• Organize a meeting about the email.
  • Turn the email into a to-do list item.
  • Do nothing (if none of the four options above are needed)

After you’ve done whatever you need to do with the email, you either delete the email or archive it. You do not leave the email in your inbox once you’ve handled it.

Don’t have time to handle an email right now? That’s fine—you’re not pursuing Inbox Zero, and a lingering email in your inbox isn’t a failure, only a task you haven’t tackled yet. Just make sure to handle the email when you have a minute.

OK, That Makes Sense. How Do I Implement OHIO?

The easiest way to implement OHIO is to use a straightforward flow chart.

A simple flowchart

For each email you have in your inbox, you handle it, and then you either delete or archive the email. That’s it.

If that seems oddly simple, that’s because it is. OHIO as a principle is simple, and the implementation should be simple, too. The aim is to help you get a grip on your inbox by clearing it down using a simple decision-making process. When you look at an email, you reply to it, forward it, set up a meeting about it, turn it into a to-do list item, or do nothing if none of those options are needed. You then delete the email if you don’t need to keep it and archive it if you do it. Rinse and repeat with the next email until your inbox is empty.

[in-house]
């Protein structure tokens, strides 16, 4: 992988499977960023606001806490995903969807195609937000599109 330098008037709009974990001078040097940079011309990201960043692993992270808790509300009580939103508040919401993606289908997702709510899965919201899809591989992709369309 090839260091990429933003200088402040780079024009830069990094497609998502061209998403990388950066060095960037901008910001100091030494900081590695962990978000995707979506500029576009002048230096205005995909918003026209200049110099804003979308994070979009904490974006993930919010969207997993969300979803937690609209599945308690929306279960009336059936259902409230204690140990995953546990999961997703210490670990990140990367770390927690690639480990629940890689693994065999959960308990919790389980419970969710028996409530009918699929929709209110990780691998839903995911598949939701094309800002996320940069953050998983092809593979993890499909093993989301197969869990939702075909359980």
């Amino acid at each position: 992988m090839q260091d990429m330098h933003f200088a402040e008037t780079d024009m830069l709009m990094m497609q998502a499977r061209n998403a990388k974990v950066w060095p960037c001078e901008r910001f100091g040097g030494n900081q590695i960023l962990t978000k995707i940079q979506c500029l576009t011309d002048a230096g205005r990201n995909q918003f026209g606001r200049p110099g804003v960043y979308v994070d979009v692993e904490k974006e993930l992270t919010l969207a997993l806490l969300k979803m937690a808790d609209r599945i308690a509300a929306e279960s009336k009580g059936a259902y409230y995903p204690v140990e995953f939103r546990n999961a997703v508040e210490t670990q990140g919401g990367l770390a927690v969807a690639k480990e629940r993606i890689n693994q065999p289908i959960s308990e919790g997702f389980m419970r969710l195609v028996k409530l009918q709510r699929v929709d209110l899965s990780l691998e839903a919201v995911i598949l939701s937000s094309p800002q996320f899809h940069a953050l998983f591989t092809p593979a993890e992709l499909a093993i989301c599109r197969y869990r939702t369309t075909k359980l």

If this sounds suspiciously like another way of achieving “Inbox Zero” then don’t worry, it’s not. Or at least, not in the way people typically think of Inbox Zero.  Yes, there is some benefit (and satisfaction) to having an empty inbox, but that’s not the ultimate aim here.  OHIO will help you get to the actual point of the Inbox Zero philosophy, which is that you spend only the time you need to spend in your inbox and it isn’t a source of stress for you.

It might take days or weeks to empty your inbox using OHIO, so don’t lose heart. Every email you OHIO is a victory! And as long as you’re comfortable with the mail you’ve got in your inbox, you’re doing fine. OHIO is a process, not a goal. Here are some tips to help you make a success of it.

  • Start by trying to deal with the email from today. Aim to have no email from today in your inbox when you leave work in the evening.
  • Set aside a little time each Friday (or whatever your last day of the workweek is) to handle any emails from the week just gone that have slipped through.
  • Set up your Reading pane options in Outlook the way you like, or turn on the hidden Preview pane in Gmail.
  • If you’re in Gmail, you’ve got an Archive button and a Delete button. Use them!
  • If you’re in Outlook, set up a quick step to mark an item as read and archive it in one easy go.
  • Use your smartphone to handle email when you’re in line at a store, on a train, sitting in an Uber or Lyft, or whenever you have some time during a workday.

Above all, keep going! The email will keep coming, but if you can get on top of it using OHIO, it’s much easier to stay on top of it in the future.

Rob Woodgate Rob Woodgate
Rob Woodgate is a writer and IT consultant with nearly 20 years of experience across the private and public sectors. He's also worked as a trainer, technical support person, delivery manager, system administrator, and in other roles that involve getting people and technology to work together.